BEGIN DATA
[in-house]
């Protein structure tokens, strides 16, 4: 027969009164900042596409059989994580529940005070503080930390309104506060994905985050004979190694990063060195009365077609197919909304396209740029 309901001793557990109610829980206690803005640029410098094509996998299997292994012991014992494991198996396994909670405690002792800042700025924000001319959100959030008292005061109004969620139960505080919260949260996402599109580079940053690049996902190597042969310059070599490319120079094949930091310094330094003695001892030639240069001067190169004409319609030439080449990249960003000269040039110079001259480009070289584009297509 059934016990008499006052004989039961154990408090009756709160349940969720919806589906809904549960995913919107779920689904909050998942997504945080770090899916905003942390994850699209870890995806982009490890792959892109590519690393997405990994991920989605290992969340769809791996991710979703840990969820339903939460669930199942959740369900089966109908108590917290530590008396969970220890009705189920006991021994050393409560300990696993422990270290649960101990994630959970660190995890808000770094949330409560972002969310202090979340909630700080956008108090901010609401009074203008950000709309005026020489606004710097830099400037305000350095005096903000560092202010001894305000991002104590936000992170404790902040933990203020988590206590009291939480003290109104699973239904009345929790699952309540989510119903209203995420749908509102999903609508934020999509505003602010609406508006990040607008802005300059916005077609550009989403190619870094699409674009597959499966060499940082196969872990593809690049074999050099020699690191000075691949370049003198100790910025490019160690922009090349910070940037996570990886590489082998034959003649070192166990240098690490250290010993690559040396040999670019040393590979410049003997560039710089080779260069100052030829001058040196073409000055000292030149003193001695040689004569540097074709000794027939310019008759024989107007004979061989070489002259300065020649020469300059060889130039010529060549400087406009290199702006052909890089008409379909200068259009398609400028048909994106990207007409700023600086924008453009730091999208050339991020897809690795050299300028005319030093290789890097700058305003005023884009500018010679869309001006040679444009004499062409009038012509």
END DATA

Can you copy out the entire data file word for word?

[in-house]
């Protein structure tokens, strides 16, 4: 027969009164900042596409059989994580529940005070503080930390309104506060994905985050004979190694990063060195009365077609197919909304396209740029 309901001793557990109610829980206690803005640029410098094509996998299997292994012991014992494991198996396994909670405690002792800042700025924000001319959100959030008292005061109004969620139960505080919260949260996402599109580079940053690049996902190597042969310059070599490319120079094949930091310094330094003695001892030639240069001067190169004409319609030439080449990249960003000269040039110079001259480009070289584009297509 059934016990008499006052004989039961154990408090009756709160349940969720919806589906809904549960995913919107779920689904909050998942997504945080770090899916905003942390994850699209870890995806982009490890792959892109590519690393997405990994991920989605290992969340769809791996991710979703840990969820339903939460669930199942959740369900089966109908108590917290530590008396969970220890009705189920006991021994050393409560300990696993422990270290649960101990994630959970660190995890808000770094949330409560972002969310202090979340909630700080956008108090901010609401009074203008950000709309005026020489606004710097830099400037305000350095005096903000560092202010001894305000991002104590936000992170404790902040933990203020988590206590009291939480003290109104699973239904009345929790699952309540989510119903209203995420749908509102999903609508934020999509505003602010609406508006990040607008802005300059916005077609550009989403190619870094699409674009597959499966060499940082196969872990593809690049074999050099020699690191000075691949370049003198100790910025490019160690922009090349910070940037996570990886590489082998034959003649070192166990240098690490250290010993690559040396040999670019040393590979410049003997560039710089080779260069100052030829001058040196073409000055000292030149003193001695040689004569540097074709000794027939310019008759024989107007004979061989070489002259300065020649020469300059060889130039010529060549400087406009290199702006052909890089008409379909200068259009398609400028048909994106990207007409700023600086924008453009730091999208050339991020897809690795050299300028005319030093290789890097700058305003005023884009500018010679869309001006040679444009004499062409009038012509």